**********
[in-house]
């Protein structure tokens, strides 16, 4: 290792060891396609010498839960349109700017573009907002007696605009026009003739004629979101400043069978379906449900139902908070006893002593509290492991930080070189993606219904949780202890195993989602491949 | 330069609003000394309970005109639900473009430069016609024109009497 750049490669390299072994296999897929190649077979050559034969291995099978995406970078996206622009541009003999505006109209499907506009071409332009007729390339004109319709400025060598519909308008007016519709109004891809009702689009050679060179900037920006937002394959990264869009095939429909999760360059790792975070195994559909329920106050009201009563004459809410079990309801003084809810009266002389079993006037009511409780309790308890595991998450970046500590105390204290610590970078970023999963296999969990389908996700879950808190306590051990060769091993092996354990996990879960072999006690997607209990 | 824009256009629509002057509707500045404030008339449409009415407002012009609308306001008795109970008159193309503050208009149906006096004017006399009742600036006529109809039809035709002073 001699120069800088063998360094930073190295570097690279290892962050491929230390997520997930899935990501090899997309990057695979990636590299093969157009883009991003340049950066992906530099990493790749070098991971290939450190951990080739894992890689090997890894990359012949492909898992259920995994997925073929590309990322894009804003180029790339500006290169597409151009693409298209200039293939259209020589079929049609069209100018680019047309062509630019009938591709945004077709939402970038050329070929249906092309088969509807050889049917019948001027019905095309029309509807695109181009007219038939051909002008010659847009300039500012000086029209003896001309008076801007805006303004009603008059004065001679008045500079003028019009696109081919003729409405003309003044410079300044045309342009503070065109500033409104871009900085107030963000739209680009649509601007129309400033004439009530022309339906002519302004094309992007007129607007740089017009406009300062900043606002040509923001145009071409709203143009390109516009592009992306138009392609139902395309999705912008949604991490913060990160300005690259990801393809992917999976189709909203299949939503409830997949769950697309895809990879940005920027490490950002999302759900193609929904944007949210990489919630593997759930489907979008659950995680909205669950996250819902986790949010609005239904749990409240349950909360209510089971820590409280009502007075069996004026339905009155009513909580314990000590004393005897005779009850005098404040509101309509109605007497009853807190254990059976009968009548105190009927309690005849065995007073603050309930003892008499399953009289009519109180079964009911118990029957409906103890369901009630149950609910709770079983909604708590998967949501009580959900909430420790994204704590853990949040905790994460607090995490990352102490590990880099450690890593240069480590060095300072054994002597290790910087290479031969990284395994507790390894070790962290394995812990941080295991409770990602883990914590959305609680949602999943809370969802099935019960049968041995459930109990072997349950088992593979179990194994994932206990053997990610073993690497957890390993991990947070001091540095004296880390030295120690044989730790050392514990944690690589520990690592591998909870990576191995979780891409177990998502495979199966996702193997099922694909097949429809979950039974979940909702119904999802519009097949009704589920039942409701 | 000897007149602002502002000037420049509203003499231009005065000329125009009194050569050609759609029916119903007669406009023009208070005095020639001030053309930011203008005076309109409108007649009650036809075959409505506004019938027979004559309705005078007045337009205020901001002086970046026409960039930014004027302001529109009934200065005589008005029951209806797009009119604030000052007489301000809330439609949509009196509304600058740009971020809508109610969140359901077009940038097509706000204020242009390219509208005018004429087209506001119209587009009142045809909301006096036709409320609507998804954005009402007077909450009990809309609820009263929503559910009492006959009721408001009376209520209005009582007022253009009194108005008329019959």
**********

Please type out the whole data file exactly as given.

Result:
[in-house]
């Protein structure tokens, strides 16, 4: 290792060891396609010498839960349109700017573009907002007696605009026009003739004629979101400043069978379906449900139902908070006893002593509290492991930080070189993606219904949780202890195993989602491949 | 330069609003000394309970005109639900473009430069016609024109009497 750049490669390299072994296999897929190649077979050559034969291995099978995406970078996206622009541009003999505006109209499907506009071409332009007729390339004109319709400025060598519909308008007016519709109004891809009702689009050679060179900037920006937002394959990264869009095939429909999760360059790792975070195994559909329920106050009201009563004459809410079990309801003084809810009266002389079993006037009511409780309790308890595991998450970046500590105390204290610590970078970023999963296999969990389908996700879950808190306590051990060769091993092996354990996990879960072999006690997607209990 | 824009256009629509002057509707500045404030008339449409009415407002012009609308306001008795109970008159193309503050208009149906006096004017006399009742600036006529109809039809035709002073 001699120069800088063998360094930073190295570097690279290892962050491929230390997520997930899935990501090899997309990057695979990636590299093969157009883009991003340049950066992906530099990493790749070098991971290939450190951990080739894992890689090997890894990359012949492909898992259920995994997925073929590309990322894009804003180029790339500006290169597409151009693409298209200039293939259209020589079929049609069209100018680019047309062509630019009938591709945004077709939402970038050329070929249906092309088969509807050889049917019948001027019905095309029309509807695109181009007219038939051909002008010659847009300039500012000086029209003896001309008076801007805006303004009603008059004065001679008045500079003028019009696109081919003729409405003309003044410079300044045309342009503070065109500033409104871009900085107030963000739209680009649509601007129309400033004439009530022309339906002519302004094309992007007129607007740089017009406009300062900043606002040509923001145009071409709203143009390109516009592009992306138009392609139902395309999705912008949604991490913060990160300005690259990801393809992917999976189709909203299949939503409830997949769950697309895809990879940005920027490490950002999302759900193609929904944007949210990489919630593997759930489907979008659950995680909205669950996250819902986790949010609005239904749990409240349950909360209510089971820590409280009502007075069996004026339905009155009513909580314990000590004393005897005779009850005098404040509101309509109605007497009853807190254990059976009968009548105190009927309690005849065995007073603050309930003892008499399953009289009519109180079964009911118990029957409906103890369901009630149950609910709770079983909604708590998967949501009580959900909430420790994204704590853990949040905790994460607090995490990352102490590990880099450690890593240069480590060095300072054994002597290790910087290479031969990284395994507790390894070790962290394995812990941080295991409770990602883990914590959305609680949602999943809370969802099935019960049968041995459930109990072997349950088992593979179990194994994932206990053997990610073993690497957890390993991990947070001091540095004296880390030295120690044989730790050392514990944690690589520990690592591998909870990576191995979780891409177990998502495979199966996702193997099922694909097949429809979950039974979940909702119904999802519009097949009704589920039942409701 | 000897007149602002502002000037420049509203003499231009005065000329125009009194050569050609759609029916119903007669406009023009208070005095020639001030053309930011203008005076309109409108007649009650036809075959409505506004019938027979004559309705005078007045337009205020901001002086970046026409960039930014004027302001529109009934200065005589008005029951209806797009009119604030000052007489301000809330439609949509009196509304600058740009971020809508109610969140359901077009940038097509706000204020242009390219509208005018004429087209506001119209587009009142045809909301006096036709409320609507998804954005009402007077909450009990809309609820009263929503559910009492006959009721408001009376209520209005009582007022253009009194108005008329019959």